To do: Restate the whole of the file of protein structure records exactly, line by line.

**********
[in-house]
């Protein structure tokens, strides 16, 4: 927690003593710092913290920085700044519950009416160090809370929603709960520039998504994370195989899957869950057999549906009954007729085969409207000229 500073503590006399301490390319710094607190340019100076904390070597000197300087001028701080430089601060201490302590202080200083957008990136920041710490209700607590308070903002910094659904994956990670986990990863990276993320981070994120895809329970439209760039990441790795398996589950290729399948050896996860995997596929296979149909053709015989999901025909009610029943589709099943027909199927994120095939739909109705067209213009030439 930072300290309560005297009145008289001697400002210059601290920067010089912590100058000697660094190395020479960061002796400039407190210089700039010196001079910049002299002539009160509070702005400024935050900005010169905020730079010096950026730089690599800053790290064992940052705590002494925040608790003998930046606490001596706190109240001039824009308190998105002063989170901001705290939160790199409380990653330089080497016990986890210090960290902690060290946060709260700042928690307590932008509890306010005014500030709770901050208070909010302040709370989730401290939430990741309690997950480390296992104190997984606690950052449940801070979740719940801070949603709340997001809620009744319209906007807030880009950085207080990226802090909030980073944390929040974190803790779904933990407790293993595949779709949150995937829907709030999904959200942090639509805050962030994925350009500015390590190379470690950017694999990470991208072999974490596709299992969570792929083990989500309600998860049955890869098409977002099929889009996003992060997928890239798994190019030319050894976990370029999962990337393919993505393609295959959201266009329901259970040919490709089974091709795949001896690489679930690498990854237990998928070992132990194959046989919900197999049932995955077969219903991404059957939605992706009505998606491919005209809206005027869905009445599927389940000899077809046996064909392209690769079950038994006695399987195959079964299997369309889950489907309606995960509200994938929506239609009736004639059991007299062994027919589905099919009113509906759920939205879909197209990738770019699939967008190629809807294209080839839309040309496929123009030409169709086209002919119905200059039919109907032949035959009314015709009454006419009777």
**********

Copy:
[in-house]
């Protein structure tokens, strides 16, 4: 927690003593710092913290920085700044519950009416160090809370929603709960520039998504994370195989899957869950057999549906009954007729085969409207000229 500073503590006399301490390319710094607190340019100076904390070597000197300087001028701080430089601060201490302590202080200083957008990136920041710490209700607590308070903002910094659904994956990670986990990863990276993320981070994120895809329970439209760039990441790795398996589950290729399948050896996860995997596929296979149909053709015989999901025909009610029943589709099943027909199927994120095939739909109705067209213009030439 930072300290309560005297009145008289001697400002210059601290920067010089912590100058000697660094190395020479960061002796400039407190210089700039010196001079910049002299002539009160509070702005400024935050900005010169905020730079010096950026730089690599800053790290064992940052705590002494925040608790003998930046606490001596706190109240001039824009308190998105002063989170901001705290939160790199409380990653330089080497016990986890210090960290902690060290946060709260700042928690307590932008509890306010005014500030709770901050208070909010302040709370989730401290939430990741309690997950480390296992104190997984606690950052449940801070979740719940801070949603709340997001809620009744319209906007807030880009950085207080990226802090909030980073944390929040974190803790779904933990407790293993595949779709949150995937829907709030999904959200942090639509805050962030994925350009500015390590190379470690950017694999990470991208072999974490596709299992969570792929083990989500309600998860049955890869098409977002099929889009996003992060997928890239798994190019030319050894976990370029999962990337393919993505393609295959959201266009329901259970040919490709089974091709795949001896690489679930690498990854237990998928070992132990194959046989919900197999049932995955077969219903991404059957939605992706009505998606491919005209809206005027869905009445599927389940000899077809046996064909392209690769079950038994006695399987195959079964299997369309889950489907309606995960509200994938929506239609009736004639059991007299062994027919589905099919009113509906759920939205879909197209990738770019699939967008190629809807294209080839839309040309496929123009030409169709086209002919119905200059039919109907032949035959009314015709009454006419009777």